Rick hands me one of the hive’s frames, with loads of bees crawling around, and I am struck by how neat it seems. “The inside of a beehive,” Quick says, “is thought to be cleaner than an operating room.” I learn propolis, a sticky stuff bees make, helps to keep the hive tidy. Known as bees’ caulking or glue, the honey bees use this to seal and weatherproof their hive. Quick hands me a small piece and tells me to smell the natural, pure fragrance. Some people use the propolis in teas or for medicinal purposes.
Continually surprised by the honey bees’ abilities, Rick tells the story of a mouse sneaking into one of his hives. After stinging the mouse to death, the bees used their propolis to embalm the large (by their standards!) creature. Since they can’t carry the mouse out of the hive, they simply work around him, safe in the knowledge that disease won’t spread through their home.
Quick explains, “although it sounds like hocus pocus, bees have figured out their version of diversity.” The lone queen in the hive doesn’t mate with her roommates. She leaves the hive and flies over to the specially designated drone congregation area. Rick jokes this is the bee scenario of “hanging out at the bars.” The queen mates with a variety of drone suitors one time in her 3 year life. She then returns to her hive with 3 million eggs inside of her.
Another mind boggling honey bee bit of trivia – How is it that human sperm dies quickly, but drone sperm can last 3 years inside of a queen? When a queen’s production starts dropping, the worker bees know it is time for a new monarch. They feed royal jelly to 4 or 5 potential new rulers. Whichever one mates and comes back first is the new queen. I ask my experts what happens to the old queen and the other queen wanna-bees? Rick, Quick, and Roger agree this is yet another mystery of the honey bee world, and explanations vary widely.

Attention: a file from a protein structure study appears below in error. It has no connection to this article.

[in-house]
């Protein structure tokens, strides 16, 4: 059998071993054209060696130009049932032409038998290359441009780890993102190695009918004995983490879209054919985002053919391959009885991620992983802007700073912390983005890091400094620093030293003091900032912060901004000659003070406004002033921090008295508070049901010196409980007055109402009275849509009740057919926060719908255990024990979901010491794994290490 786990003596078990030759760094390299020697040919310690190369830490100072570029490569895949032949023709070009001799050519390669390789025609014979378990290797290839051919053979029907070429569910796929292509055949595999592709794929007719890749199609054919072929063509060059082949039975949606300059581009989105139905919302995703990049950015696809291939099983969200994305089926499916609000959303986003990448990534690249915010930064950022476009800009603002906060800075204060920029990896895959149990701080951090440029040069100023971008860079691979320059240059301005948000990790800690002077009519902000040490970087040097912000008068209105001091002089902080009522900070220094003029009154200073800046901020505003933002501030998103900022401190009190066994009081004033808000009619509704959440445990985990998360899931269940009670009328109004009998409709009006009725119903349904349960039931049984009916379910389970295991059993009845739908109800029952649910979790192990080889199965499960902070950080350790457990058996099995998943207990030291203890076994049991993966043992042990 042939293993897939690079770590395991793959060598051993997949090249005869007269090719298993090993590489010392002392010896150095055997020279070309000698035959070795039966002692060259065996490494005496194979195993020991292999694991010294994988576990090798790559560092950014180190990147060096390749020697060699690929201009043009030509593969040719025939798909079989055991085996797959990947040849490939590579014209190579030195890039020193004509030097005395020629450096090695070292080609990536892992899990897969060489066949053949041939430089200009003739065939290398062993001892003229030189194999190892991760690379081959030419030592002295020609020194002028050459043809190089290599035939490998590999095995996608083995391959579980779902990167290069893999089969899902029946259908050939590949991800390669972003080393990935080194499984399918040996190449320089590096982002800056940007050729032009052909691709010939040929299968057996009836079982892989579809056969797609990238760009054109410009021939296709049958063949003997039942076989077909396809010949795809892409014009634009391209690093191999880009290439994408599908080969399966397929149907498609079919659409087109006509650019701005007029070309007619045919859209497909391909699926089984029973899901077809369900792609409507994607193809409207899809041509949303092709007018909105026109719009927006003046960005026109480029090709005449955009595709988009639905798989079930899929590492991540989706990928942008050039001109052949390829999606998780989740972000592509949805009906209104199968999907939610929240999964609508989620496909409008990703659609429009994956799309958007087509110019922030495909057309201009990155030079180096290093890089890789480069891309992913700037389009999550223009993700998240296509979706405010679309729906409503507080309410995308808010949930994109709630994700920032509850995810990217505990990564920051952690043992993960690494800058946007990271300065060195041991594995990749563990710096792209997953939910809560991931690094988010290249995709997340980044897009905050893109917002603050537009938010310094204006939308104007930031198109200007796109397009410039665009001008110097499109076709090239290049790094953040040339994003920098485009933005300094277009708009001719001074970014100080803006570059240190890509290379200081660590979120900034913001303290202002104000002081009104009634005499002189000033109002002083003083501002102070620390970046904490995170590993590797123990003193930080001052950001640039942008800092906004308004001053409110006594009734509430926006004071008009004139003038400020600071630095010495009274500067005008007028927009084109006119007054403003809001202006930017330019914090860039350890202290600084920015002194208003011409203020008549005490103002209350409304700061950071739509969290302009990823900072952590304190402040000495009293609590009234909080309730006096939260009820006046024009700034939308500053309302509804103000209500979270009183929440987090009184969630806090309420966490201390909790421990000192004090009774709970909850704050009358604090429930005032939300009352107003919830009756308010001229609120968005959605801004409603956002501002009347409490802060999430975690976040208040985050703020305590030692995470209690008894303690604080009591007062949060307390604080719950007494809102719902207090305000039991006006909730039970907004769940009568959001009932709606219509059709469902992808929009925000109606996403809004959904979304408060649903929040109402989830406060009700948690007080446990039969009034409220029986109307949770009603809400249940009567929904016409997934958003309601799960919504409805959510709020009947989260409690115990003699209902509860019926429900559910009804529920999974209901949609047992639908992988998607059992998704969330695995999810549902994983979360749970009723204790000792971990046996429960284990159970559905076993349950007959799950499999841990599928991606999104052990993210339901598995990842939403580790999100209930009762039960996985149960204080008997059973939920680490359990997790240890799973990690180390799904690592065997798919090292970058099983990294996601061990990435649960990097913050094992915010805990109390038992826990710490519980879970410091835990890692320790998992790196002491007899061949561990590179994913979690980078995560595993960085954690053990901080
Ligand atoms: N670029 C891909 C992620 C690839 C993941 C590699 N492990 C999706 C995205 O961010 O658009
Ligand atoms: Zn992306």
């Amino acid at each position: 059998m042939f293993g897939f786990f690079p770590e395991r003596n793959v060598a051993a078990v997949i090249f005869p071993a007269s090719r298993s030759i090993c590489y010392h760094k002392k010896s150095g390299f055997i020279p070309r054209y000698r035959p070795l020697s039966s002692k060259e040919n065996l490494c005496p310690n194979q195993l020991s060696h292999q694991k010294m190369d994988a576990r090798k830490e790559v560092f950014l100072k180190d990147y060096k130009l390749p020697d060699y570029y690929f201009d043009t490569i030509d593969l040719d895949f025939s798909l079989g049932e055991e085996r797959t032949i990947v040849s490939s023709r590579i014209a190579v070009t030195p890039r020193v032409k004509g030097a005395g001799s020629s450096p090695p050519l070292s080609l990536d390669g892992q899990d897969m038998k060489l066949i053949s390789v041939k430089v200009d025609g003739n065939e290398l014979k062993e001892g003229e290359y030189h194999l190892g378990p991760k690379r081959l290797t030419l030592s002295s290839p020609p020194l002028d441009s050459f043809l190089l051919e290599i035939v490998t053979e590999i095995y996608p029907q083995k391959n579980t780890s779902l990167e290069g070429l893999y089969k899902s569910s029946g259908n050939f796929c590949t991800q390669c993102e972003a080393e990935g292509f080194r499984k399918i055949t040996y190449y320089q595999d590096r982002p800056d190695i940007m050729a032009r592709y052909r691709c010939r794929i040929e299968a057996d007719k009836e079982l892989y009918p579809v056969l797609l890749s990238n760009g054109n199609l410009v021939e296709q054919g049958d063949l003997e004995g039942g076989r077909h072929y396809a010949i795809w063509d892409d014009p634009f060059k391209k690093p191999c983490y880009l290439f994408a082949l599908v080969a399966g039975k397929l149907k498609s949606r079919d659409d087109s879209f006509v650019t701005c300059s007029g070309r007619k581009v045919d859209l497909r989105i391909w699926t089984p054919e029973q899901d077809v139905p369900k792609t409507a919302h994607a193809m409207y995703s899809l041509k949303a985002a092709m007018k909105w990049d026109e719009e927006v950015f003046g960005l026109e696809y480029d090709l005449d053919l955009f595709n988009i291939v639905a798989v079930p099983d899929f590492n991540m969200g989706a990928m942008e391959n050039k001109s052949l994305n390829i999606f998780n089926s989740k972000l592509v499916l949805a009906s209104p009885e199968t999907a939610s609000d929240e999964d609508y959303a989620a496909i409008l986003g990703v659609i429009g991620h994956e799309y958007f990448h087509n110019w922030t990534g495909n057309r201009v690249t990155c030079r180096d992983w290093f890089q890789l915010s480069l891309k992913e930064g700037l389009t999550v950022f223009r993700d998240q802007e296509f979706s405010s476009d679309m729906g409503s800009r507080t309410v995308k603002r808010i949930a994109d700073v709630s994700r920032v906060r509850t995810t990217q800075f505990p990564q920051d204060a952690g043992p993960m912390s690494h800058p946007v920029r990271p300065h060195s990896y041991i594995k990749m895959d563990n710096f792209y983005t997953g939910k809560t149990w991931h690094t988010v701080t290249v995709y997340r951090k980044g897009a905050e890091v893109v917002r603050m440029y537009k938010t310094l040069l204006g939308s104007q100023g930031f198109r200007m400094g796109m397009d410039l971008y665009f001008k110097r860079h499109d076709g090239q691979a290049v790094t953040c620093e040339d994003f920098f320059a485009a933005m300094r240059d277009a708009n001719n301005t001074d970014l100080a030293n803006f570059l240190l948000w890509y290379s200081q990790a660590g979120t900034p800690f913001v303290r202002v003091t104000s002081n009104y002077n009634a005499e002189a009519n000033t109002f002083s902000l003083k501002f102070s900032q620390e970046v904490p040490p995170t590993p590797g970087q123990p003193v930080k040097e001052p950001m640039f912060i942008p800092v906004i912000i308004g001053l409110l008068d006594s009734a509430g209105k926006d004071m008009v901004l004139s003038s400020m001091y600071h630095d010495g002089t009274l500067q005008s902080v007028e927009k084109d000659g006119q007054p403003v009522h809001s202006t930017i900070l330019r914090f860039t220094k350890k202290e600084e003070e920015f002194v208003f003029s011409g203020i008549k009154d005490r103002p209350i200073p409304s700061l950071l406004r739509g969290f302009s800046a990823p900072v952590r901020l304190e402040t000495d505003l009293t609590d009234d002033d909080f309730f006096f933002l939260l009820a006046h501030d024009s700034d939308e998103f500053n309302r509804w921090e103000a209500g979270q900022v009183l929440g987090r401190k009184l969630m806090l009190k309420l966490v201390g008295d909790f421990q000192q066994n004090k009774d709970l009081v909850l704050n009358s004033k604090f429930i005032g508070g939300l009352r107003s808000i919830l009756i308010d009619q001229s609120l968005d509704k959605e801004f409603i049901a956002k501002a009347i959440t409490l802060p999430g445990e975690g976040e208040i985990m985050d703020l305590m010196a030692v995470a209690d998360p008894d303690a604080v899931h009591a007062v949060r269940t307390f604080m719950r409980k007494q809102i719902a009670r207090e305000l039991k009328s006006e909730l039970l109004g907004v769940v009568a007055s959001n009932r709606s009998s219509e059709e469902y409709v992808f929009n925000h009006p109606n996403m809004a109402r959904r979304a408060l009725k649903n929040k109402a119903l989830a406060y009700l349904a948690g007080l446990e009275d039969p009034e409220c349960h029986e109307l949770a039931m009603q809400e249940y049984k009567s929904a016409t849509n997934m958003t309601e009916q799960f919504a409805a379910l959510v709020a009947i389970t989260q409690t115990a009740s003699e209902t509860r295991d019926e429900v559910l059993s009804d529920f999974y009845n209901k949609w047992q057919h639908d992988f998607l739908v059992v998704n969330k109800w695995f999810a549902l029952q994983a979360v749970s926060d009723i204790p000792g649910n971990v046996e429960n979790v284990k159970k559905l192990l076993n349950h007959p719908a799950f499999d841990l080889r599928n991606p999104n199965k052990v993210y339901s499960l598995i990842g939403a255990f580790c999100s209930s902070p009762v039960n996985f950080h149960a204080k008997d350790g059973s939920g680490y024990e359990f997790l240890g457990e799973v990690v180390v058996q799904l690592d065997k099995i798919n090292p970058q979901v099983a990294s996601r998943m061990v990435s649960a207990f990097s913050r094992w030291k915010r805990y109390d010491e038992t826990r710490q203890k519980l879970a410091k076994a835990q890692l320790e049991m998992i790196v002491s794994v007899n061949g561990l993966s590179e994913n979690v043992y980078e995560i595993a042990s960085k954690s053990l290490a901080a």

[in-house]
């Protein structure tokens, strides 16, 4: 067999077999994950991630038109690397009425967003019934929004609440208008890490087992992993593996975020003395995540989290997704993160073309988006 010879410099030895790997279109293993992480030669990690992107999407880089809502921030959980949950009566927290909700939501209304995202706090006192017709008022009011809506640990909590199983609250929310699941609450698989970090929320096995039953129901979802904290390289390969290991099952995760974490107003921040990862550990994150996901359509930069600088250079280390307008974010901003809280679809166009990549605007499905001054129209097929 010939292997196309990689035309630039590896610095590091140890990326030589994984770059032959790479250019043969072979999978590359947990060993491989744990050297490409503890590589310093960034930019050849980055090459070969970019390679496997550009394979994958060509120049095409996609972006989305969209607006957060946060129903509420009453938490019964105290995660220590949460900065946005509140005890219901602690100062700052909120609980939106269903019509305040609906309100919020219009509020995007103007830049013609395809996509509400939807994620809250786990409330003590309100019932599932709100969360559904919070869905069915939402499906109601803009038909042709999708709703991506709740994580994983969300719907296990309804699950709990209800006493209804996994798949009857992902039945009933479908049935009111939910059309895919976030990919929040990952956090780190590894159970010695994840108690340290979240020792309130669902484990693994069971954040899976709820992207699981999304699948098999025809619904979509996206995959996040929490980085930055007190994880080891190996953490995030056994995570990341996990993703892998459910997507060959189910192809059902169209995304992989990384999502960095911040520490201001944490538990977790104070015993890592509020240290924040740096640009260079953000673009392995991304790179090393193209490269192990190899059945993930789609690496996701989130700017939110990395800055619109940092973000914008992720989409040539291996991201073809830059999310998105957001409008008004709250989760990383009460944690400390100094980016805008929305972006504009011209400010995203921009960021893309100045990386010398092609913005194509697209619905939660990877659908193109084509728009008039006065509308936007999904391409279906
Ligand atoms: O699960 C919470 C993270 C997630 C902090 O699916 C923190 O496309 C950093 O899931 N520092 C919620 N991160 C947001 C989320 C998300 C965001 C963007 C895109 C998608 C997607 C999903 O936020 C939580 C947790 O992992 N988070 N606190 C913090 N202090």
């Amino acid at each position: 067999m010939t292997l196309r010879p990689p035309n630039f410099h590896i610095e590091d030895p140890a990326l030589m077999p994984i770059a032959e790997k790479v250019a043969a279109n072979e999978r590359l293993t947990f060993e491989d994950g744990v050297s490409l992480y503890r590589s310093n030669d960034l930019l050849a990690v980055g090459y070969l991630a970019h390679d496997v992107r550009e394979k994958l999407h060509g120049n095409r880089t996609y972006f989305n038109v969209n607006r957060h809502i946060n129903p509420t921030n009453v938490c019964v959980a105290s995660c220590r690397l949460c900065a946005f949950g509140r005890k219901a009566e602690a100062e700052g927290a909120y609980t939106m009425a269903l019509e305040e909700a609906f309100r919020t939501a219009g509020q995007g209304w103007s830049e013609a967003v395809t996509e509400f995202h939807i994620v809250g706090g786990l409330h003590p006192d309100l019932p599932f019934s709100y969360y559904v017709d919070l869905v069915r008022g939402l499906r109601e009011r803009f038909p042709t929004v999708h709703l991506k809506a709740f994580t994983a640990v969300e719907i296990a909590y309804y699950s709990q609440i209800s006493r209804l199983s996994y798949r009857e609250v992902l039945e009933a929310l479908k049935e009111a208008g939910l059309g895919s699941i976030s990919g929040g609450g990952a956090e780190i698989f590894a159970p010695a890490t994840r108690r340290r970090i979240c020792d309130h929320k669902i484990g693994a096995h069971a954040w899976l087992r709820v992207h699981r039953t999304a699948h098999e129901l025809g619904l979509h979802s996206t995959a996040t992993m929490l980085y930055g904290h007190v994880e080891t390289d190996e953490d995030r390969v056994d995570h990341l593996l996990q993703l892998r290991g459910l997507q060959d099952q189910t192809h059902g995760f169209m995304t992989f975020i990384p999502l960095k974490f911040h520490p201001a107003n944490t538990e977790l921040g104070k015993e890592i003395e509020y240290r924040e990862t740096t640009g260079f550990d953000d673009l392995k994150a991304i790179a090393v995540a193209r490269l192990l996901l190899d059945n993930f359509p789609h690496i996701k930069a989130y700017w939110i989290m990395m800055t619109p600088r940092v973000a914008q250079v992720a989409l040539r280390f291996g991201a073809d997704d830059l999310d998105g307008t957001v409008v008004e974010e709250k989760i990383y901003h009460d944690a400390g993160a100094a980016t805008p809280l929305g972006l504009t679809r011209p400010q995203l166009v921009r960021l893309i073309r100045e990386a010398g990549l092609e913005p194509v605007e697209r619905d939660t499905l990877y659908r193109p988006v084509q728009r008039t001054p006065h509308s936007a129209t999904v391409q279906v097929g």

The worker bees have a life span of only about 6 weeks. Besides the risk of birds, man, and traffic, they literally work themselves to death. The bees all have tasks, and they are happiest when they are busy – producing honey, carting away dead bees, regulating the hive’s temperature, or guarding the entrance.
A big highlight is tasting the honey, fresh from the hive. Quick digs some honey from the cell and helps me unzip my headgear long enough to savor a spoonful. When the bees finish making the honey, they cap each cell with wax they produce. The bees even build the cells at an angle, although hard to actually see, so their honey won’t spill out.
Rick and Quick concur there is so much to master about honey bees and their role in our environment. “The bees are smart, and those tiny creatures do unbelievable things,” reflects Rick. Quick adds, “I am just a humble beekeeper trying to learn about their world.”
To learn more about raising bees, Rick Armstrong and Quick Foy suggest checking out Virtual Bee School classes through the Nashville Area Beekeeper’s Association.
Tags: astronomy, beekeeping, Glen Leven Farm, honeybees, Nashville, National Area Beekeeper's Association, Quick Foy, Rick Armstrong, Roger Senechal